01.23.2015
7
Ultra HD Lipstick
$7.99
Expert Rating
Community Rating (3)
Expert Reviews
Last Updated:01.23.2015
Jar Packaging:No
Tested on animals:Yes

You might be wondering what’s “Ultra HD” about this lipstick from Revlon, we certainly were but it is quickly apparent that the only high definition aspect of this lipstick is the name and nothing more.

This is ultimately a good cream lipstick with one significant issue that keeps it from earning a better rating. While it goes on evenly and delivers full color coverage in just a couple of swipes and feels moisturizing while you’re wearing it, it just doesn’t leave lips feeling softer or more moisturized once it’s worn off.

The color sticks around for about four hours (which is pretty standard for a cream lipstick) – though there is some settling into lines towards the end of its wear time.

The most troubling issue is this lipstick’s artificial, fruit-like aroma that’s way too strong, and lingers for quite a while after application. It’s not the worst scent in the world, but it’s definitely something to consider if you prefer your lip products fragrance-free or only lightly fragranced. Pair this potential problem with the lack of lasting moisture and line-settling and this just isn’t among the best lipsticks at the drugstore (even with its impressive shade range!).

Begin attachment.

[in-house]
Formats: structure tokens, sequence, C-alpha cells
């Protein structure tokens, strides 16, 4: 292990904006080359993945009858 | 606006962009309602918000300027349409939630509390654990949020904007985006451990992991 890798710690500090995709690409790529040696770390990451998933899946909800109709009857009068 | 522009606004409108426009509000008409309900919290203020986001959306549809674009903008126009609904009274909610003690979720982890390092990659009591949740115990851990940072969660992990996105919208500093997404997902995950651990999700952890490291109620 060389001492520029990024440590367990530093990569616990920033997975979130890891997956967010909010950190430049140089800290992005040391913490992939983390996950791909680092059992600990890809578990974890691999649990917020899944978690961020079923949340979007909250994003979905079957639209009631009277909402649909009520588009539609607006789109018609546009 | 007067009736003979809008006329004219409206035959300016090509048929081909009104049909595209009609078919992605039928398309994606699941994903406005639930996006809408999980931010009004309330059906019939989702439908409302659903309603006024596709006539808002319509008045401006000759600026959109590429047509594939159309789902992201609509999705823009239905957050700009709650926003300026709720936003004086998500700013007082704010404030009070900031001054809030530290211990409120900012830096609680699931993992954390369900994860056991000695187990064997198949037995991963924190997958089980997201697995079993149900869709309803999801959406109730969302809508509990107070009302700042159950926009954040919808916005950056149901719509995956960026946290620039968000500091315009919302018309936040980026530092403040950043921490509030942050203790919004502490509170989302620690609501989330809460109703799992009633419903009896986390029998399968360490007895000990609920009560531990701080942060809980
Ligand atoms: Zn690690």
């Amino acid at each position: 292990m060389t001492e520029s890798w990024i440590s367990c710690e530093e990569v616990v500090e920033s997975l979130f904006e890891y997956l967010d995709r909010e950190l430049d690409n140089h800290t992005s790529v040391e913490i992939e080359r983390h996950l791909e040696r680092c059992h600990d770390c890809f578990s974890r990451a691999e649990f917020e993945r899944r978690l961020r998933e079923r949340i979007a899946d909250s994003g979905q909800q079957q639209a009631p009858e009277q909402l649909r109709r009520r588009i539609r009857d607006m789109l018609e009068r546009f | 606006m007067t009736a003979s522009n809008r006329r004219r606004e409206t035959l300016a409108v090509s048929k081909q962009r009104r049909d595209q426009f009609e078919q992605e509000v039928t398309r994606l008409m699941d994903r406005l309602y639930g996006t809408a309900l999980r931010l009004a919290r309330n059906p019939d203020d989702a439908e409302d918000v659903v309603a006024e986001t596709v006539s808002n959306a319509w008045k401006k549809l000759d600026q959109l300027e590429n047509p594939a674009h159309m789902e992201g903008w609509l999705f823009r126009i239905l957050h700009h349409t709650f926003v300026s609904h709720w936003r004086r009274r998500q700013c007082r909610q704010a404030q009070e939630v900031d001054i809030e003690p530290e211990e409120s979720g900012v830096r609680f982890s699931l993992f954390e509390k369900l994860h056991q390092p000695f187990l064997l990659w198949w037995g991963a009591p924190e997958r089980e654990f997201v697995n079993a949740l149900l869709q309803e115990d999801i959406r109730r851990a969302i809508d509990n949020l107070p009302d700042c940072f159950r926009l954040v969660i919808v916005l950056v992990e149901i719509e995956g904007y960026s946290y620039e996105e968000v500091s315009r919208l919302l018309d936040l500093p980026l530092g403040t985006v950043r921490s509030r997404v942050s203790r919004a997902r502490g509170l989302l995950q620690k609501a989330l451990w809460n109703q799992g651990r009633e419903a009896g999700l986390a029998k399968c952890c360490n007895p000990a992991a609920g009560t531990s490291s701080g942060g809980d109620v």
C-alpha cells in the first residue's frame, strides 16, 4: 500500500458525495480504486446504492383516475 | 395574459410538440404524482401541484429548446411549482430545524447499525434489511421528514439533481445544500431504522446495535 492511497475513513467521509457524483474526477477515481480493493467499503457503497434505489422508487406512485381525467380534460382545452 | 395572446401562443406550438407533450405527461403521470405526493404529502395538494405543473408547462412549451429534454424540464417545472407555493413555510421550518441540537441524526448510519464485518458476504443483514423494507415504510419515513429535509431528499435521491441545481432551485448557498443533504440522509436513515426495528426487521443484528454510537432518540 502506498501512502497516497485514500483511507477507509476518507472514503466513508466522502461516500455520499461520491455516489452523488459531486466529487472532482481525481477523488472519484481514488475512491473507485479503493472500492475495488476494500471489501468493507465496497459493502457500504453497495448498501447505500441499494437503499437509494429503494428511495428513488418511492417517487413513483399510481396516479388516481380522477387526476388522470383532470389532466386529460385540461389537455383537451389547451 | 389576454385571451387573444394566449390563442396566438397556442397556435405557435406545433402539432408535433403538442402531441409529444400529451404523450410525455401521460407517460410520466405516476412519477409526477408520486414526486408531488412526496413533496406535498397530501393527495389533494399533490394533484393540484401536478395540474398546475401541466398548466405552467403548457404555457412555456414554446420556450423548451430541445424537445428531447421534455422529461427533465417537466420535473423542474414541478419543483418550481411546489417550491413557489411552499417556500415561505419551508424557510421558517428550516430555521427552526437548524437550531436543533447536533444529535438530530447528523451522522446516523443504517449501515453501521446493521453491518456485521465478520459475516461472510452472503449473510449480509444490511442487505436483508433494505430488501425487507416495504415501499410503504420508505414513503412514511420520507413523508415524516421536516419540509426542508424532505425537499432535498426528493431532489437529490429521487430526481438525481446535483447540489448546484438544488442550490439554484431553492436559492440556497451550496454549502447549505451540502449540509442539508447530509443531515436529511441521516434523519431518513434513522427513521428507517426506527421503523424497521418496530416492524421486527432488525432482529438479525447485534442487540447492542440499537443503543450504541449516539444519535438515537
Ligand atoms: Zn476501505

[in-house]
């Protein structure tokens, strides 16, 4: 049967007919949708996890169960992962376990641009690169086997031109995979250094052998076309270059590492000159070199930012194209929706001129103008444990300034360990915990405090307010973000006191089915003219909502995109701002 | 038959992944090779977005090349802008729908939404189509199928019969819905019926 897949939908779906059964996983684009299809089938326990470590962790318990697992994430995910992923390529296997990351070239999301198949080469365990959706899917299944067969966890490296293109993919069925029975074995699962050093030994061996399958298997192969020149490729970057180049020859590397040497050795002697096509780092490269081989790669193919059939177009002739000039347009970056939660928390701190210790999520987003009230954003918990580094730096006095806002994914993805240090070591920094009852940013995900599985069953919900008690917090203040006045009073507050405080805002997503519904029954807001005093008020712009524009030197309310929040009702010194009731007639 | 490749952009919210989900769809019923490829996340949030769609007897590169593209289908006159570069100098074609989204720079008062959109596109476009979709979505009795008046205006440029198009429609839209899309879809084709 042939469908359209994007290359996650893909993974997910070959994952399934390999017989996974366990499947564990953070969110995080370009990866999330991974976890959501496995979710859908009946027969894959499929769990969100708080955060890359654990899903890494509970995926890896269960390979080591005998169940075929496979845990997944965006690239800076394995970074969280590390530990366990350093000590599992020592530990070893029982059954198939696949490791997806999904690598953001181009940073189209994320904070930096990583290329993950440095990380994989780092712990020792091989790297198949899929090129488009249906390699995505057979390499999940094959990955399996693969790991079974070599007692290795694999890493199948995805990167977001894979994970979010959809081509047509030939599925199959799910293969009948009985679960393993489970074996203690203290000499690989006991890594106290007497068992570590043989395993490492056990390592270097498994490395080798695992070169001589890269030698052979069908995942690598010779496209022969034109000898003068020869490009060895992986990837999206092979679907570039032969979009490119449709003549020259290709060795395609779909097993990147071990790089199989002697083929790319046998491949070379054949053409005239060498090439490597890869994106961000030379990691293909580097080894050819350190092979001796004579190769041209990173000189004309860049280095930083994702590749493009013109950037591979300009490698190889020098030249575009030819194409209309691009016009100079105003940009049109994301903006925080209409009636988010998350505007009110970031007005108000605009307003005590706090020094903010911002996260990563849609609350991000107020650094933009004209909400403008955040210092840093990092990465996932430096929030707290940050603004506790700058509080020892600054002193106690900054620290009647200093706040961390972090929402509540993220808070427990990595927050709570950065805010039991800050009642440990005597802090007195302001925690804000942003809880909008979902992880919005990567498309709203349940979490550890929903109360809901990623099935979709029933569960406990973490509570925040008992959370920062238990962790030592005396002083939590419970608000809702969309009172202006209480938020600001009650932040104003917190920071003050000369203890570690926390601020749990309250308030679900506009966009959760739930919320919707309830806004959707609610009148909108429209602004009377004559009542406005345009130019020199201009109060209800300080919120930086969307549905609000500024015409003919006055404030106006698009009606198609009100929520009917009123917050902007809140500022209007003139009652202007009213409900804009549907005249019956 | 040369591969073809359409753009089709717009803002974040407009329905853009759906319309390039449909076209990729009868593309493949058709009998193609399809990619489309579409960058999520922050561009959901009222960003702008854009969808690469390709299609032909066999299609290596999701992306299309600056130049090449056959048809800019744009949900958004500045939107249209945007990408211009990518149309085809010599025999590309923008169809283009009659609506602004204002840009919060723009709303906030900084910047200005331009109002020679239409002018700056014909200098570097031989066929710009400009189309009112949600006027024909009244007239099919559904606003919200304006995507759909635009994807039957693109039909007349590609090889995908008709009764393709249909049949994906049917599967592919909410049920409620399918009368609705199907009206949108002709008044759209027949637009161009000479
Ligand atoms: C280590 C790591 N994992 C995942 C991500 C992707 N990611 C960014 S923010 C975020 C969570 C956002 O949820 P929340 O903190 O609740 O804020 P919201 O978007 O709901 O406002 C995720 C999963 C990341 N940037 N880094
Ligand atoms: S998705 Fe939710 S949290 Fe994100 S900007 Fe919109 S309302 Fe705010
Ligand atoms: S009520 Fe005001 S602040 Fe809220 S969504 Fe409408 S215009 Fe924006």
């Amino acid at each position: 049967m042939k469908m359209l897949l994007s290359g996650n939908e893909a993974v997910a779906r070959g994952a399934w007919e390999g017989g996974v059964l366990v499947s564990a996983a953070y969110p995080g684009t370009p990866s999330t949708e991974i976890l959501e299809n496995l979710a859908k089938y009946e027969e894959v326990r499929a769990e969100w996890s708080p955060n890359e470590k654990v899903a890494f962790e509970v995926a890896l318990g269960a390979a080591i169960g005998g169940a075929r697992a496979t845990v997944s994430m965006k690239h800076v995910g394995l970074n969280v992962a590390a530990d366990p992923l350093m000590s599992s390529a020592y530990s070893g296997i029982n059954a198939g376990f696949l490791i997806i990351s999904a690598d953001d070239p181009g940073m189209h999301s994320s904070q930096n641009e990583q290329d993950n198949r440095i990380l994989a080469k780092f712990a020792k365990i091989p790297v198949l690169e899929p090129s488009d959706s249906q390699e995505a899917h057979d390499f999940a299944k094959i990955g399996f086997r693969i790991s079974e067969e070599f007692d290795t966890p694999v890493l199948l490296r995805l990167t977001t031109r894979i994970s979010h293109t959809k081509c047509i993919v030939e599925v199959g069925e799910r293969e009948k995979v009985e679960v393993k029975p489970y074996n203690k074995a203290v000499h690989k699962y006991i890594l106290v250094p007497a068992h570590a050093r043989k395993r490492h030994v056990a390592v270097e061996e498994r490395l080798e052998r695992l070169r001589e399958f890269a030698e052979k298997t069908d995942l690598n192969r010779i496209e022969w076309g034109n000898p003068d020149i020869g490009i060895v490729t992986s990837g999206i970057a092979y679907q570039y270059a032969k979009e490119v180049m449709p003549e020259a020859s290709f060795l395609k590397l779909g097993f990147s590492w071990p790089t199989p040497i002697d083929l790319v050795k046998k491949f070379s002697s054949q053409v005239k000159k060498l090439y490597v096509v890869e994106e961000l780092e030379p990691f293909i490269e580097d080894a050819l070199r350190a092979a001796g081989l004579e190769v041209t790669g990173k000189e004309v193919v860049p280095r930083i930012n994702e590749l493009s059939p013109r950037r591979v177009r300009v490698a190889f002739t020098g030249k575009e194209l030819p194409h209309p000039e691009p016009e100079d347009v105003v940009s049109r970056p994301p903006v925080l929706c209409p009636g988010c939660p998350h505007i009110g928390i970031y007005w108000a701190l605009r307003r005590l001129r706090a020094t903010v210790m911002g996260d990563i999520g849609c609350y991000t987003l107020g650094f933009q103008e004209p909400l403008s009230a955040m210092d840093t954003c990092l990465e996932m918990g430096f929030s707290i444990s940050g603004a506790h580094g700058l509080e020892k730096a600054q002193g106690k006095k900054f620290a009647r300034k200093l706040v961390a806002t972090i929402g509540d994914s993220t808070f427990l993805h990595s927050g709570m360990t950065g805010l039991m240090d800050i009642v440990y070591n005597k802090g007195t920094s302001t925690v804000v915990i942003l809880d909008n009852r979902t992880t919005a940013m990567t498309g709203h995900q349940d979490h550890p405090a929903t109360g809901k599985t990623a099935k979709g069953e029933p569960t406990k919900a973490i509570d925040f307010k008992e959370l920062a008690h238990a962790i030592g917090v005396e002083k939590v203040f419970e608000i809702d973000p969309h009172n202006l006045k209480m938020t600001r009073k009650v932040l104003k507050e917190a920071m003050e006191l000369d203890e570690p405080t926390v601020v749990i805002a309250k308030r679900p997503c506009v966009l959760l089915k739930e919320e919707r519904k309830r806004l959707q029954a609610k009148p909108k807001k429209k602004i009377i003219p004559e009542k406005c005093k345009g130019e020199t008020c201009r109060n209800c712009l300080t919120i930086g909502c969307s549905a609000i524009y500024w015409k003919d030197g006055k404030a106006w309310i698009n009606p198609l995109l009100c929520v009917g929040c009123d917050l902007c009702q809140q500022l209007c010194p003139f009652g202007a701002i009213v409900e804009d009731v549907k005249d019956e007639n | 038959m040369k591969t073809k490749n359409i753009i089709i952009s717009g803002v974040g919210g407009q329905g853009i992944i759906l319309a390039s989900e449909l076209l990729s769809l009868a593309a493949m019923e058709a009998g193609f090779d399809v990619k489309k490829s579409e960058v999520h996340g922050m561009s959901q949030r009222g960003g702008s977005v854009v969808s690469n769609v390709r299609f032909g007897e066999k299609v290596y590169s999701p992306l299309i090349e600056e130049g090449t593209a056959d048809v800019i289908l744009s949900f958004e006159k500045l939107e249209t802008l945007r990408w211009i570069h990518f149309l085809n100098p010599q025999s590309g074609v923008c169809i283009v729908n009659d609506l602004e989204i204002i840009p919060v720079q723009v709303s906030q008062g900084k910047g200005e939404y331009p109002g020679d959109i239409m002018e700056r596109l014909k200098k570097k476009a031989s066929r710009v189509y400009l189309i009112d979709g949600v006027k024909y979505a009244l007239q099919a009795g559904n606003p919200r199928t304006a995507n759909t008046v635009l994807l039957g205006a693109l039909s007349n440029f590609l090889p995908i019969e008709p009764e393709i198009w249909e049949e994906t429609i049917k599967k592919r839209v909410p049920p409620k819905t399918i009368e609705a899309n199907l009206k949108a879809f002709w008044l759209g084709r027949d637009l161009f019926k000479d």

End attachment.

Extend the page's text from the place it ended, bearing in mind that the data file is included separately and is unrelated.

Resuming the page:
Pros:

  • Cream lipstick goes on easily and delivers full color coverage in a few swipes.
  • Feels moisturizing while you’re wearing it.

Cons:

  • Can settle into lip lines toward the end of its wear time.
  • Has a strong aroma that lingers for a time after you apply it.
Community Reviews
Brand Overview

Revlon At-A-Glance

Strengths: Superior foundations with sunscreen and each of them provide sufficient UVA protection (though one has a disappointing SPF 6); several outstanding concealers and powders; one of the best cream blushes around; great cream eyeshadow and liquid eyeliner; a beautiful selection of elegant lipsticks, lip gloss, and lipliner; some worthwhile specialty products.

Weaknesses: Average eye and brow pencils; inaccurate claims surrounding their Botafirm complex; mostly average to disappointing mascaras.

It may surprise some of you to know that Revlon has been around since 1932, when the company launched a unique nail polish that used pigments instead of dyes. Lipsticks followed years later, and then a full line of cosmetics, which is how we know Revlon today. Although the company has had its continual share of ups and downs over the years (largely due to out-of-control debt coupled with aggressive spending), the line has recently made numerous improvements, especially in the realms of foundations, powders, eyeshadows, and mascaras. It is quite a feat that Revlon products earned more Paula's Pick ratings per category than any other drugstore line reviewed. If their goal was to close the competitive gap between themselves and L'Oreal, for the most part they have succeeded. Revlon definitely has the edge for foundations with reliable sunscreens. But despite Revlon's attempt to improve their mascara range, L'Oreal remains the clear winner (as well as L'Oreal-owned Maybelline New York).